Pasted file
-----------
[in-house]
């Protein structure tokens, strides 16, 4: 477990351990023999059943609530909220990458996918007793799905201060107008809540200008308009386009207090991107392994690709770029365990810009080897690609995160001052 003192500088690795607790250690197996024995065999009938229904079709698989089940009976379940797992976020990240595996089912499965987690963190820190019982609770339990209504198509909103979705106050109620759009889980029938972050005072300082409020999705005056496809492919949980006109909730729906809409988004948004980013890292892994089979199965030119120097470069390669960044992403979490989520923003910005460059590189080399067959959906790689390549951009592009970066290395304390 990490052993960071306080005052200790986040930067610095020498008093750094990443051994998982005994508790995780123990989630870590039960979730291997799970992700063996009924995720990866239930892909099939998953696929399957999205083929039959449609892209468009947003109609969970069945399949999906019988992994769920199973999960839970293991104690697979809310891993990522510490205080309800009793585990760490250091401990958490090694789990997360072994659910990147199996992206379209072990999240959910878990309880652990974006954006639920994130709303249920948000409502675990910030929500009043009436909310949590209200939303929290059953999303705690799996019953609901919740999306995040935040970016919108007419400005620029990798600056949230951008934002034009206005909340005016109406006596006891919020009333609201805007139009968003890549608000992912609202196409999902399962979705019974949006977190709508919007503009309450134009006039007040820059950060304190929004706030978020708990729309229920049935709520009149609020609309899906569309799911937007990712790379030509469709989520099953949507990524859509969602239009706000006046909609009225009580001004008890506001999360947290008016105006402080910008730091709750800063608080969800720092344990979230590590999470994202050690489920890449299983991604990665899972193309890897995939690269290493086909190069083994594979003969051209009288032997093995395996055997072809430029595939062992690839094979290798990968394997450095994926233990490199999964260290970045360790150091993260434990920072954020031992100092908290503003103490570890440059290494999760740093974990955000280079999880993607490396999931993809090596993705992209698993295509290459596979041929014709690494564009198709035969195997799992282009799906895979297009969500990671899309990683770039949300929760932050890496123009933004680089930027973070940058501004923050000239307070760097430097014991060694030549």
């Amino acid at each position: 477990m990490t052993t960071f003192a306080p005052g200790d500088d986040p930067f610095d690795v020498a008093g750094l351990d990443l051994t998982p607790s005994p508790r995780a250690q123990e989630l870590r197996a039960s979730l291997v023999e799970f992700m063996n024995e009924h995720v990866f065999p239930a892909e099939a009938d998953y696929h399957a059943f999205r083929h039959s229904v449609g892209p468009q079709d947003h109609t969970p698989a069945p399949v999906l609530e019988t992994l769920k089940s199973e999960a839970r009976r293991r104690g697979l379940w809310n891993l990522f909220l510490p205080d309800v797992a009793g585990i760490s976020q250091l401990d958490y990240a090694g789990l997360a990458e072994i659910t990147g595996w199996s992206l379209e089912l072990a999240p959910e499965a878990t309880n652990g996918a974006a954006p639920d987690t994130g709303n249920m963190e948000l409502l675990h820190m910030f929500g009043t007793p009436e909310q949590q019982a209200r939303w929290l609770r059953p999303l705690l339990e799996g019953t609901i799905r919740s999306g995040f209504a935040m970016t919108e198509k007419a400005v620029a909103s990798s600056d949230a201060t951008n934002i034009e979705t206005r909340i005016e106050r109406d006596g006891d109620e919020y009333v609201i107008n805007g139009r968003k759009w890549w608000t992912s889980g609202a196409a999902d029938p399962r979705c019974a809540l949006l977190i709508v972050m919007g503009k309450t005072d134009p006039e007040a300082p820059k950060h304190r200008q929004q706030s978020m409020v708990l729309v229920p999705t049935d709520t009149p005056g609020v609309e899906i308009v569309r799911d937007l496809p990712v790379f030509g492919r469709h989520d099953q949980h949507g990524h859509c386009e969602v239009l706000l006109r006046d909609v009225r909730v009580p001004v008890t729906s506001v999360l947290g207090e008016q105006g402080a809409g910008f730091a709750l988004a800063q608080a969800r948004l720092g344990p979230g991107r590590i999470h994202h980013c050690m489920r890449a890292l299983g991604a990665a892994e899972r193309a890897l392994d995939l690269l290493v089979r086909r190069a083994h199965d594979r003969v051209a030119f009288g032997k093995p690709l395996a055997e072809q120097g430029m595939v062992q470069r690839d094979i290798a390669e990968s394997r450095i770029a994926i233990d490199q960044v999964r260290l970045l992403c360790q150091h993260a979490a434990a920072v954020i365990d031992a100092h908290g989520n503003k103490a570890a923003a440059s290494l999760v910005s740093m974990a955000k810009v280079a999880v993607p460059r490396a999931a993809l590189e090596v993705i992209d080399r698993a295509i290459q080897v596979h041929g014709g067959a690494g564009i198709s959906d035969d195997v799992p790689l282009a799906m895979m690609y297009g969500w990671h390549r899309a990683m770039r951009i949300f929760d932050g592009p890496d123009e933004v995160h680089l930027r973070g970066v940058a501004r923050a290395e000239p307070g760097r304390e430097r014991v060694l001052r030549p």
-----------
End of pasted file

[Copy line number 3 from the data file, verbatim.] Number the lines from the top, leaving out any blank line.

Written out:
């Amino acid at each position: 477990m990490t052993t960071f003192a306080p005052g200790d500088d986040p930067f610095d690795v020498a008093g750094l351990d990443l051994t998982p607790s005994p508790r995780a250690q123990e989630l870590r197996a039960s979730l291997v023999e799970f992700m063996n024995e009924h995720v990866f065999p239930a892909e099939a009938d998953y696929h399957a059943f999205r083929h039959s229904v449609g892209p468009q079709d947003h109609t969970p698989a069945p399949v999906l609530e019988t992994l769920k089940s199973e999960a839970r009976r293991r104690g697979l379940w809310n891993l990522f909220l510490p205080d309800v797992a009793g585990i760490s976020q250091l401990d958490y990240a090694g789990l997360a990458e072994i659910t990147g595996w199996s992206l379209e089912l072990a999240p959910e499965a878990t309880n652990g996918a974006a954006p639920d987690t994130g709303n249920m963190e948000l409502l675990h820190m910030f929500g009043t007793p009436e909310q949590q019982a209200r939303w929290l609770r059953p999303l705690l339990e799996g019953t609901i799905r919740s999306g995040f209504a935040m970016t919108e198509k007419a400005v620029a909103s990798s600056d949230a201060t951008n934002i034009e979705t206005r909340i005016e106050r109406d006596g006891d109620e919020y009333v609201i107008n805007g139009r968003k759009w890549w608000t992912s889980g609202a196409a999902d029938p399962r979705c019974a809540l949006l977190i709508v972050m919007g503009k309450t005072d134009p006039e007040a300082p820059k950060h304190r200008q929004q706030s978020m409020v708990l729309v229920p999705t049935d709520t009149p005056g609020v609309e899906i308009v569309r799911d937007l496809p990712v790379f030509g492919r469709h989520d099953q949980h949507g990524h859509c386009e969602v239009l706000l006109r006046d909609v009225r909730v009580p001004v008890t729906s506001v999360l947290g207090e008016q105006g402080a809409g910008f730091a709750l988004a800063q608080a969800r948004l720092g344990p979230g991107r590590i999470h994202h980013c050690m489920r890449a890292l299983g991604a990665a892994e899972r193309a890897l392994d995939l690269l290493v089979r086909r190069a083994h199965d594979r003969v051209a030119f009288g032997k093995p690709l395996a055997e072809q120097g430029m595939v062992q470069r690839d094979i290798a390669e990968s394997r450095i770029a994926i233990d490199q960044v999964r260290l970045l992403c360790q150091h993260a979490a434990a920072v954020i365990d031992a100092h908290g989520n503003k103490a570890a923003a440059s290494l999760v910005s740093m974990a955000k810009v280079a999880v993607p460059r490396a999931a993809l590189e090596v993705i992209d080399r698993a295509i290459q080897v596979h041929g014709g067959a690494g564009i198709s959906d035969d195997v799992p790689l282009a799906m895979m690609y297009g969500w990671h390549r899309a990683m770039r951009i949300f929760d932050g592009p890496d123009e933004v995160h680089l930027r973070g970066v940058a501004r923050a290395e000239p307070g760097r304390e430097r014991v060694l001052r030549p």